Messner's recent investigation of homicide and relative and absolute economic deprivation is replicated here, but cities rather than SMSA's and three years (1950, 1960, 1970) rather than one (1970) are considered. Because of tremendous intra-unit variation for SMSAs with respect to homicides and sociodemographic characteristics (an important variation that is masked when data are aggregated on a SMSA level), cities are a preferable unit of analysis in cross-sectional investigations of homicide. Where Messner found a significant negative relationship between percentage of poverty (absolute deprivation) and homicides, I consistently find the opposite pattern as predicted. In both studies, however, there is only a slight and nonsignificant relationship between relative economic deprivation (income inequality) and homicides. Unlike Messner, however, I do not consider this finding surprising. At best, there is only a weak theoretical linkage between homicide and relative economic deprivation. Accordingly, the results of this investigation for both absolute and relative deprivation are neither “perplexing” nor do they warrant the “serious reconsideration of the linkages between poverty, inequality and the homicide rate” that Messner (1982: 112) calls for.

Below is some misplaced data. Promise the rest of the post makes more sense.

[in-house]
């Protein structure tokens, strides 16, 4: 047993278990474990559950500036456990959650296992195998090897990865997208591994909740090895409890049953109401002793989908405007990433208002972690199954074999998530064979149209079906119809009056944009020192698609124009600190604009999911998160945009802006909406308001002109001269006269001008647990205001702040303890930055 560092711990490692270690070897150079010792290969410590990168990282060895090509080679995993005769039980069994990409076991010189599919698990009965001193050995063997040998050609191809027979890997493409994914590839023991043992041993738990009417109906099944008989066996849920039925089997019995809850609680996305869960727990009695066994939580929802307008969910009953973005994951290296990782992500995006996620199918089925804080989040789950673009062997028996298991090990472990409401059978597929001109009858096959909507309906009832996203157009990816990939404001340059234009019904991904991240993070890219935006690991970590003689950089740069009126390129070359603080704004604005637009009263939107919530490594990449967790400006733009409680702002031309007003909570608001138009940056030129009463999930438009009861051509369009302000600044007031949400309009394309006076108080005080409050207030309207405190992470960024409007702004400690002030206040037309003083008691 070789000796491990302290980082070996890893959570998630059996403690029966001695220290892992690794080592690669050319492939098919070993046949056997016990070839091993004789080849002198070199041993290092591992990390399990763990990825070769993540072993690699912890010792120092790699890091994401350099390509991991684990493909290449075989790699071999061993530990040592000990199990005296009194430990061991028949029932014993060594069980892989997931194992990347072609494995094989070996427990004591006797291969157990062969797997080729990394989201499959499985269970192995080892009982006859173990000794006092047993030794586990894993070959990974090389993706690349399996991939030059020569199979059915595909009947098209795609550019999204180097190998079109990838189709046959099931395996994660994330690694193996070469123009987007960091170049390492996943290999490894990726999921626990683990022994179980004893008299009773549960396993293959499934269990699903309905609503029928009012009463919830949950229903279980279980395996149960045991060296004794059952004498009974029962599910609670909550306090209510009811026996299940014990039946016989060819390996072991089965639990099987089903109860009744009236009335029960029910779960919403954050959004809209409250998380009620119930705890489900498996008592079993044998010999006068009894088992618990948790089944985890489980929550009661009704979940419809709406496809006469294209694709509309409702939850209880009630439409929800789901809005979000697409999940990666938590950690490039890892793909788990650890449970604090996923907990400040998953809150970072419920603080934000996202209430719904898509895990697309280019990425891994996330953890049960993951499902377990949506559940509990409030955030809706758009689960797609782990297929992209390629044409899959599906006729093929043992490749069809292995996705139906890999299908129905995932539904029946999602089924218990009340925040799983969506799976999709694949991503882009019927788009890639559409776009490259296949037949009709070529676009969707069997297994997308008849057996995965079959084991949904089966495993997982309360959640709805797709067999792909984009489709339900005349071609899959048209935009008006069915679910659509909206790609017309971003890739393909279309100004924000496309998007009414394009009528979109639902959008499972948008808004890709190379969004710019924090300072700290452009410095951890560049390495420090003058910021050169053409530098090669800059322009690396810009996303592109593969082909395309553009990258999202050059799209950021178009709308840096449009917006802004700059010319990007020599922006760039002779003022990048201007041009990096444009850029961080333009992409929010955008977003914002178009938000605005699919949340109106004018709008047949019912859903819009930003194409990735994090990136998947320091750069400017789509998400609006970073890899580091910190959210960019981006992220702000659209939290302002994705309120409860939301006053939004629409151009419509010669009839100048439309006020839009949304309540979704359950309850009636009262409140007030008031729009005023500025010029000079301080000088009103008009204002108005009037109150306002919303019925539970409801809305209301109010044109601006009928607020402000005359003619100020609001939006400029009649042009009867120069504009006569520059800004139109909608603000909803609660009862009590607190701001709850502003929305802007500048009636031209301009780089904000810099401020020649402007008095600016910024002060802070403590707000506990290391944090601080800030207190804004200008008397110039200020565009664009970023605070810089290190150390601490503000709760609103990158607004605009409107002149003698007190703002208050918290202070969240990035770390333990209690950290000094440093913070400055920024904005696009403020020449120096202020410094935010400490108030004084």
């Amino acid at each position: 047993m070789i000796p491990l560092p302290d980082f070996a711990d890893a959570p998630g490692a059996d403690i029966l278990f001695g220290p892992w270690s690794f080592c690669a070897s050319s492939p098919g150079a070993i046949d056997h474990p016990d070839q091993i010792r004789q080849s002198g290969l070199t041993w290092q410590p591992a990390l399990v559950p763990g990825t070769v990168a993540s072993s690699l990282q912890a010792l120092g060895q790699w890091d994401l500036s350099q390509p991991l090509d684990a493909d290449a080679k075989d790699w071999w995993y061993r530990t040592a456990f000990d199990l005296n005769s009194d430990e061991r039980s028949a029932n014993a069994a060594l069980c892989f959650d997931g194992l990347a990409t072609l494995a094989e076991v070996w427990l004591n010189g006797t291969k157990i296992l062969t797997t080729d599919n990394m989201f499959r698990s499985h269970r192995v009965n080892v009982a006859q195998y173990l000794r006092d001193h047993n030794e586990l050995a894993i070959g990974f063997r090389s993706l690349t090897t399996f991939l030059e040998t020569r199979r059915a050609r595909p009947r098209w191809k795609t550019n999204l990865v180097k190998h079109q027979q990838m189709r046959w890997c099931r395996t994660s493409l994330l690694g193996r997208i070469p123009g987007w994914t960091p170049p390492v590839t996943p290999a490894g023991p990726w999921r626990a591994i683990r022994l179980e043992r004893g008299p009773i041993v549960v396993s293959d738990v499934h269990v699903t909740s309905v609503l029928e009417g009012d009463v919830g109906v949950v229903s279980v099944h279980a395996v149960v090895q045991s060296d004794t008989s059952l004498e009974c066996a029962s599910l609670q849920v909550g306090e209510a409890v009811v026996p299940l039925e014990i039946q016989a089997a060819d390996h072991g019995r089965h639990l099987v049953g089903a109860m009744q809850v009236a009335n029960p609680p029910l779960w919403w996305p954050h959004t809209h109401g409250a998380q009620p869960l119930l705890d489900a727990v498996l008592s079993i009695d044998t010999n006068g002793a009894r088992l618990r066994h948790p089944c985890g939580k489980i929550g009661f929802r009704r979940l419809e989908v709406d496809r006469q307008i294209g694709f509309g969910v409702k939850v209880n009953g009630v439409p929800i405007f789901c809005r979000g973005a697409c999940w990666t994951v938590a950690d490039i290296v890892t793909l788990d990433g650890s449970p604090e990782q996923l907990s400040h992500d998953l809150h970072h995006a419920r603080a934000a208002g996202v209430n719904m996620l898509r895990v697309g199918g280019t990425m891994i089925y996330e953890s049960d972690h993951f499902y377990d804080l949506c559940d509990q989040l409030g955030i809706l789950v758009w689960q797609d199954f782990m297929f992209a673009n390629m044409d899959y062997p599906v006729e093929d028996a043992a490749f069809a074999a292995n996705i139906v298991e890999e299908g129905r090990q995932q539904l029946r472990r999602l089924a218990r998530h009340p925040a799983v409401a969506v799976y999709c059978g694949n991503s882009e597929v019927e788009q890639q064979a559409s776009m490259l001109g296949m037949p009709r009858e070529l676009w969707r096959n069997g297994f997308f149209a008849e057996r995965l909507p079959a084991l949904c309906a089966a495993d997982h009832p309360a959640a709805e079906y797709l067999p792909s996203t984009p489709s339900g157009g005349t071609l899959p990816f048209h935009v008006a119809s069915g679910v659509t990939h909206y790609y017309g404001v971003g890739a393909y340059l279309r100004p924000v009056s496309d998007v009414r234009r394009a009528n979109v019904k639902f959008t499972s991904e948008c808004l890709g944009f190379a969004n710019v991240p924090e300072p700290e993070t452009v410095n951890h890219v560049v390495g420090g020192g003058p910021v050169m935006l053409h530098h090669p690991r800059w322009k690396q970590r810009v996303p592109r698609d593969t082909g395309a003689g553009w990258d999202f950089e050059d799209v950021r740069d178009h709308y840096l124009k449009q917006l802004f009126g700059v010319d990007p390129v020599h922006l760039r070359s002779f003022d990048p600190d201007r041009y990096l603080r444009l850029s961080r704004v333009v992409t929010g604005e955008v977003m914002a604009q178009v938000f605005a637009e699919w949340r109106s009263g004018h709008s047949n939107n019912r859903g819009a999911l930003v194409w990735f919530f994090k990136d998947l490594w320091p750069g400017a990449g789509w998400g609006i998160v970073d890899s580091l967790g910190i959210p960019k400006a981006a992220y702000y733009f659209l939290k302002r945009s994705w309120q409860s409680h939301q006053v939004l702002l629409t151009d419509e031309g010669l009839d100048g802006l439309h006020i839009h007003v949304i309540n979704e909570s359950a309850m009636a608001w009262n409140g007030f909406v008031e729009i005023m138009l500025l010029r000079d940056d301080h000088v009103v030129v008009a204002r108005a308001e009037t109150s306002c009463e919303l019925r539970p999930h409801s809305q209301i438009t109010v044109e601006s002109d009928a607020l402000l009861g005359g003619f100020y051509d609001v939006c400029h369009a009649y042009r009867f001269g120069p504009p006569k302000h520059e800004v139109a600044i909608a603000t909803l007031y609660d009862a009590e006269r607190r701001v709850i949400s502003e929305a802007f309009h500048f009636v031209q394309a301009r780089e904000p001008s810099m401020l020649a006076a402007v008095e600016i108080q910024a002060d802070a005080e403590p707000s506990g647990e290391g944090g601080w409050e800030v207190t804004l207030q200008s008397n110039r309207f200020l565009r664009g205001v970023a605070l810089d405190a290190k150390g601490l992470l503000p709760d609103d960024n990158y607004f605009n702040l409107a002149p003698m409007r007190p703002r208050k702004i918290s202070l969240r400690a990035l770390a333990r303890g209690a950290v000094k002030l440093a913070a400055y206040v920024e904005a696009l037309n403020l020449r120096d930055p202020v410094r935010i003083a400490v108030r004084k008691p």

Bailey, William C., "Poverty, Inequality, and City Homicide Rates: Some Not So Unexpected Findings" (1984). Sociology & Criminology Faculty Publications. 31.
Bailey W. C. (1984), Poverty, inequality, and city homicide rates. Criminology, 22(4), 531–550. doi: 10.1111/j.1745-9125.1984.tb00314.x